TOKYO (BLOOMBERG) - Sentiment among Japan's large manufacturers deteriorated to the lowest level since mid-2013 as a stronger yen posed risks to company profits, undermining efforts to spur recovery in the world's third-largest economy.
The Tankan index of confidence among large manufacturers stood at 6 in March, the Bank of Japan said on Friday (April 1), declining from 12 three months ago. A positive number means there are more optimists than pessimists among manufacturers. Economists had forecast 8 in a Bloomberg survey.
The drop in sentiment from large employers suggests business investment and wage growth will remain tepid, underscoring the challenges faced by BOJ Governor Haruhiko Kurodaand Prime Minister Shinzo. Mr Abe is front-loading budget spending while Kuroda has added a negative rate to his monetary policy arsenal.
"Companies have plenty of reasons to be discouraged from yen gains, a weak global economy and sluggish consumer spending at home," Hiroshi Hanada, the head of economic research at Sumitomo Mitsui Trust Bank, said before Friday's report was released. "That means Kuroda will stay under a lot of pressure for more action."
Confidence among large non-manufacturers fell 22 from 25 in December, according to the report. Japan's big companies across all industries plan to pare capital spending by 0.9 percent for the year starting in April.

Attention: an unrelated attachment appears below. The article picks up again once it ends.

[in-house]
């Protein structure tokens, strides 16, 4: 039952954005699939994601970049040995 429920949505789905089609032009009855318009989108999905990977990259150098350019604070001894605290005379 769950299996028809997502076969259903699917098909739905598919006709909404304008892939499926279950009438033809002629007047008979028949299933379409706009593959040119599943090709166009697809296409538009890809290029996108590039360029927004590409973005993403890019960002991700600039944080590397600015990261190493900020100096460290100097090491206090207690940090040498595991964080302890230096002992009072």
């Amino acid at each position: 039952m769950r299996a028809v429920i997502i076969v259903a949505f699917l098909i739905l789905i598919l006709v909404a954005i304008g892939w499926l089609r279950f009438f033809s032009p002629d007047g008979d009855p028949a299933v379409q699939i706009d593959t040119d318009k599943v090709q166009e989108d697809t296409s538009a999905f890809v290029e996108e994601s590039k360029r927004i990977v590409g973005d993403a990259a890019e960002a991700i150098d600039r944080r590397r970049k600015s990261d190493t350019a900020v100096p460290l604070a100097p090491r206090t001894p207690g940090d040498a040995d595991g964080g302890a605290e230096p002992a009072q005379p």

Large manufacturers based their plans on an assumption that the yen will average 117.46 per US dollar in the year after the currency strengthened 6.9 per cent against the dollar this year. A strong yen raises the cost of imported goods and reduces revenue from abroad. The yen traded at 112.51 at 8:56 am in Tokyo.
Manufacturers are starting to react. Toyota Motor Corp., Japan's biggest company, decided to pare a monthly base salary increase to 1,500 yen ($13) this year from 4,000 yen as company president Akio Toyoda said "the tide has turned." Panasonic Corp. and Hitachi Ltd. also are lowering profit forecasts and reducing the amount of base salary increases for their workers.
These moves come despite separate data from the BOJ that show Japanese companies and households had record amounts of cash on hand at the end of December.
Japan's capital spending remains 40 per cent below its peak in 2007 and the index of real wages last year fell to the lowest level at least since 1990, according to government reports.
Barclays Plc projects Japan's annualized gross domestic product will have shrunk 0.1 per cent for the January-March quarter after it contracted 1.1 per cent in the final three months of 2015. Kyohei Morita, Barclays' chief economist for Japan, expects the BOJ will expand monetary stimulus in July though says there is a possibility of further easing in April.
Mr Abe is considering another economic stimulus package ahead of elections this summer, public broadcaster NHK reported Wednesday. Kuroda has said it may take some time to see the impact of the negative rate policy adopted in January but that it will end up helping boost the economy and prices.
"I keep saying that Japan's recovery will pick up the pace gradually but I have to say I'm starting to doubt it as uncertainties mount for companies and households," Mr Hanada said. "It's getting harder to find a bright spot."